Monday, February 13, 2017

Fear of the Ground

I don’t think many recreational golfers ever get over the hardest thing they had to do when they first took up the game -- being able to hit the ball and only the ball.

The ball is so small, as is the tool you use to hit it. If the club meets the ball just a bit too high, you risk blading it. A bit too low and you hit the ground first.

It is this second miss that haunts us and stays with us for years. The ground is in the way and we’re afraid of hitting down there instead of the ball.

Unrecognized and unaddressed, this fear is what does the most to prevent recreational golfers from playing the good golf they are otherwise capable of.

Take this self test. At the range, take out your 6-iron and hit a ball that is sitting on a tee, maybe just a quarter inch above the mat. You’re likely thinking about how easy the ball will be to hit and how good the shot is going to be.

Now put a ball on the mat. If, when you address the ball, your thinking changes, if you think you have to hit the ball precisely right to get a good shot, you have the fear.

You’ve changed your thinking from, “Oh, boy, this is going to be a good shot,” to, “Oh, brother, I hope this works.”

To get over fear of the ground, practice without it. Tee up every ball when you practice full swings and pitches.

Don’t worry, this is not cheating. It’s teaching your unconscious mind that the ground isn’t there. Over time, you come to believe that, freeing yourself to take unfettered swings at the ball.

Sunday, February 5, 2017

Swing Thoughts

When you’re standing over the ball, ready to take the club away, there’s something going through your head. What that is will either make your shot easier, or harder.

Imagine a playing partner standing beside you as you’re addressing the ball, giving you all sorts of little reminders. Swing smoothly. Let your weight shift. Swing through the ball. Nice finish.

How long would you put up with that? One time, tops. So there’s no reason to do that to yourself. The reminders you give yourself as you’re about to swing, or during your swing, are destructive. They divide your swing into parts, when it should be thought of as one whole movement.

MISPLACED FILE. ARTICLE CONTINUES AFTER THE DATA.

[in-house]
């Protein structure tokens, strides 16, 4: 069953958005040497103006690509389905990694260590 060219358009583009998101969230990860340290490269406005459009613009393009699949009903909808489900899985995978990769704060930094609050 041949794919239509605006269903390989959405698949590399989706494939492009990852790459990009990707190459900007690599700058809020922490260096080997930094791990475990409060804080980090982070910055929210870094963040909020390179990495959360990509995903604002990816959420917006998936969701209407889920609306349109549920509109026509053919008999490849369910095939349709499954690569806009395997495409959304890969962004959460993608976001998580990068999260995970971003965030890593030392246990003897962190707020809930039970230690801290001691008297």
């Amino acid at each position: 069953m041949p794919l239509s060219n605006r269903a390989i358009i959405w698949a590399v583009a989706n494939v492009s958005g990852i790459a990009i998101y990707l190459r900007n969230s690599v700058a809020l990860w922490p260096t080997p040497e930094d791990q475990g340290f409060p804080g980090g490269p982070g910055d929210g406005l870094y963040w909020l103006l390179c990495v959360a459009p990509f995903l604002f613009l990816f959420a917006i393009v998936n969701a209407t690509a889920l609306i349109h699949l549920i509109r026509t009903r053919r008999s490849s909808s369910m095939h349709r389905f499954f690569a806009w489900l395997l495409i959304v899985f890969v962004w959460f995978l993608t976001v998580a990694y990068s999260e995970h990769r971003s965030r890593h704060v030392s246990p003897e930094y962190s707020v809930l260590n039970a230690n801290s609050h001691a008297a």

Sometimes a technical swing thought can pay off, but unless you spend hours on the practice tee and play frequently they can be risky. Besides, that’s just not how the game is played. Cary Middlecoff quotes Ben Hogan:

Hogan was recently asked what specific thought went through his mind just before he started his swing. “All I think about is trying to knock the damn ball in the hole,” said Hogan.

"Oh," said his questioner. "I thought maybe you used some sort of mental gimmick like starting the club back with your hands, or staying in the backswing plane, or something like that."

“No," said Hogan. "You have to work all that stuff out on the practice tee."

So what do you think about? What should be going through your mind? It is the feeling of what you are about to do. Not what the technical points are, but what the swing feels like as a unified whole when all the technical points are performed correctly. That’s what to teach yourself on the practice tee.

When it’s time to play, take a practice swing that is rhythmic, graceful, flowing, and ends with a firm, stable finish, concentrating on what your swing as one movment feels like in its entirety. Then step up to the ball and duplicate that swing before your mind has a chance to go wandering off in another direction.

Your conscious mind is always looking for something to do. Make sure you give it the right task when it’s time to hit your golf ball.

Monday, January 30, 2017

The Connection Between Rhythm and Tempo

I believe that rhythm and tempo are the primary fundamentals of golf. Get those right and we can move on to the rest of it.

Rhythm is pretty easy to figure out. It’s three counts up, one count down. You can count to yourself or use a metronome to get the 3:1 swing and probably be doing it after only a few tries. From there it’s a matter of practicing enough to make that your habit.

Tempo, the overall speed of your swing, is a bit more of a problem. There is no correct tempo like there is a correct rhythm. There is only the tempo that works for you.

To find that tempo, I have suggested in previous posts to use a metronome to lock in on the right tempo. I have suggested hitting balls with a gradually increasing tempo until your ball-striking deteriorates, then backing down until ball flight is at its best.

Those methods work well on the practice ground, but are of little value when you're playing. This is a third method that solves that problem.

The correct tempo for you is the one that, on the downswing, is the fastest one possible that does not make you feel like you are rushing, or like you are muscling the club through the ball.

That’s the tempo that allows the pieces of your swing to occur in the right order and at the right time.

You can see how this links up rhythm with tempo. They mutually reinforce each other. Rhythm puts the brake on tempo. Tempo allows the 1 of the 3:1 rhythm to occur (too many golfers swing with a 3:¾ rhythm because their tempo is too fast).

Swing a club at home every day for just a few minutes to practice this. This is a feel that you need to develop and repetition is the only way develop it.

Sunday, January 22, 2017


To have a chance at a par, your shot into the green has to get there. It has to arrive. Where it’s appropriate, for shots you intend to hit the green, be they approaches from the fairway or pitches from closer in, play to hit the ball past the pin. This is the scoring zone.